Spec-Fig3

 

Finally, I included a filter that reduces noise even further for focused looks at particular relationships ( use “…or build a network by…”). The first example above uses this filter, but we can add as many nodes as we like. Below, for example, is the network formed by major topical categories: Class, Cultural, Economic, Military, and so on.

Spec-Fig5

With that base network in place, we can quickly add geographies, and compare, for example, topical approaches to Germany vs. China (China specialists claim more international relations scholars, while Germany specialists have more historians who also specialize in women and gender. Both draw a good number of social historians). This is a lot easier to see on the interactive visualization, and these comparisons can be done quickly by slowly increasing the minimum number of connections.

Spec-Fig6

 

 

I hope someone finds this visualization interesting or useful, and I hope users will share what they find.

Tips on using the dashboard

  • If the online version is slow and unresponsive, you can download here and open the file in Tableau Reader, available for free here.
  • The zoom and selection controls appear in the upper left when you start moving the mouse pointer around. The Zoom Area tool is useful, but can distort the layout if not kept square. The Home button returns to the initial view.
  • You can pick three specializations to type into the filters, which will show each specialization as a hub at the center of all its associated specializations. To remove a filter, type “No Filter” into the box. There is a list of available topics in the box in the lower left or in the tabs above the dashboard.
  • The “build a network” filter allows you to pick multiple topics and show only those nodes you pick—in other words, not as a hub.
  • The Connections and Specializations filters can be used by sliding or by typing. Typing is a bit more precise. Click on a number to change it. There’s a small “remove filter” icon that appears when hovering over that area.
  • Undo and Reset buttons are at the bottom of the dashboard.
  • Selecting a circle in the diagram will filter the lists below, and hovering over the lists of connections will highlight the selection in the diagram. If the viz is slow or unresponsive, try downloading the viz and work with it on your own computer (download here,  viewer here).
  • Selecting a line in the viz will filter the two lists of connections at the bottom, allowing you to see other connections and compare their relative weights. Here again, hovering over and entry will highlight in the viz (sometimes this happens slowly).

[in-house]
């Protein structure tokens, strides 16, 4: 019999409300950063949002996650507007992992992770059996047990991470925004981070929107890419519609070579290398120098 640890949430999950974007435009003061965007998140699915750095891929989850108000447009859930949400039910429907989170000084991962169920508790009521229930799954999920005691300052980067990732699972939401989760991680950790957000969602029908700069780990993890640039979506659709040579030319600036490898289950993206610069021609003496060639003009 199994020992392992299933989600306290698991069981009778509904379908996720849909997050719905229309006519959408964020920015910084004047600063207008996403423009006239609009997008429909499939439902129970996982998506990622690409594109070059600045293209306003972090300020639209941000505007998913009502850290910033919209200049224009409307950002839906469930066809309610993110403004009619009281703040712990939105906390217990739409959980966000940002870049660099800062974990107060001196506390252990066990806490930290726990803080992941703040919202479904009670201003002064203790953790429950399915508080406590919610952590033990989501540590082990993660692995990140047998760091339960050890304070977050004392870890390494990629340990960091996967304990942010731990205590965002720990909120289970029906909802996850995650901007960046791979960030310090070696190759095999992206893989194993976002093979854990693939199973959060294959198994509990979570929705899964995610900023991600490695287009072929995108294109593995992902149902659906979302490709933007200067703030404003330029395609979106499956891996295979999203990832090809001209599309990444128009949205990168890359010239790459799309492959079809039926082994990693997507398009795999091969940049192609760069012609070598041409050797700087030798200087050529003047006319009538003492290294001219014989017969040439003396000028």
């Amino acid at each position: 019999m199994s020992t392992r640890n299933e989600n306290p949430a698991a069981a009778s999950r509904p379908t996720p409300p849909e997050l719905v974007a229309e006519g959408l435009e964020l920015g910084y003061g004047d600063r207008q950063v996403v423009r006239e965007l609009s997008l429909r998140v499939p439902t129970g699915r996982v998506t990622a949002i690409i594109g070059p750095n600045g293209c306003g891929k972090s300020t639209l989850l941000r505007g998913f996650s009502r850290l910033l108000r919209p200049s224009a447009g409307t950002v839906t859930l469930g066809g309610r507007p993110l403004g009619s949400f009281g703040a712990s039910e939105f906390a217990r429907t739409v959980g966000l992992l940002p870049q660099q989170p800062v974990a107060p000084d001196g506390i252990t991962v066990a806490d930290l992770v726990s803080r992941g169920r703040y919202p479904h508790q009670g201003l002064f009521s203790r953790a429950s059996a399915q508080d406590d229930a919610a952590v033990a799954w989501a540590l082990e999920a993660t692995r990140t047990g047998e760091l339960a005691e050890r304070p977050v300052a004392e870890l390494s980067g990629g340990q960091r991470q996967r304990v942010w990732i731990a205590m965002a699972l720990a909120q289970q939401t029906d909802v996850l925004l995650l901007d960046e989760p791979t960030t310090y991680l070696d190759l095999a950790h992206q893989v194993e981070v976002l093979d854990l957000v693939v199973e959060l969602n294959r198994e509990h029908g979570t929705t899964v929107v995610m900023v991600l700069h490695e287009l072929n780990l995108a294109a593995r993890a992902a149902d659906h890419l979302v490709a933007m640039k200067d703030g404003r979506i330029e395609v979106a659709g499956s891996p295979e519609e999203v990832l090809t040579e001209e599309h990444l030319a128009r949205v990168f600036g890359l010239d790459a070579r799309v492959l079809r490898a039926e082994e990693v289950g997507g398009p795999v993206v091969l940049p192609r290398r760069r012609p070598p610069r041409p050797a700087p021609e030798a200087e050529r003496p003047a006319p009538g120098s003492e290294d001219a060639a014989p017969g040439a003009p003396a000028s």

• Selecting a topic from the list on the bottom right will highlight that topic and filter the next two lists by connections. Hovering over those lists will illuminate those connections.
  • Click selections again to deselect, or click in a white space to clear all selections. Or use “reset.”
  • These interlocking filters can make it easy to get lost. Use the reset or undo button to back up!

About the data and the process

The data is all from the AHA’s online directory, and was downloaded using Google Sheets in January 2015. I then lightly massaged the specializations text, so we don’t have “diplomatic,” “foreign relations,” and “international relations,” for example, as separate categories. But I only did this in obvious cases (I think). Most of the text wrangling went on with the temporal categories—I decided to lump into whole centuries if a historian claimed a part of a century or a span that straddled two centuries. So “1877-1914” became 19th-century, 20th-century. This is questionable, I know, but since historians can often be so particular with their dates, I was ending up with lots of very small categories. However, I stayed faithful to descriptions like “modern” and “ancient” and did not force a set of years upon them.

Also important to keep in mind is that I didn’t assign container categories to historians who didn’t list them. So if  a historian only listed American South as a specialization, I did not list them under US, unless they also listed US as a specialization. I think it would be worth doing another analysis that forces hierarchical categories, but I haven’t undertaken that—yet.

I did all this refining and reshaping of the data in OpenRefine, then used Sci2 to create a co-relational word network. I then applied a DrL (VxOrd) layout and exported the network, along with the x-y coordinates. After some more wrangling in Open Refine, I imported into Tableau Public.

I welcome any questions!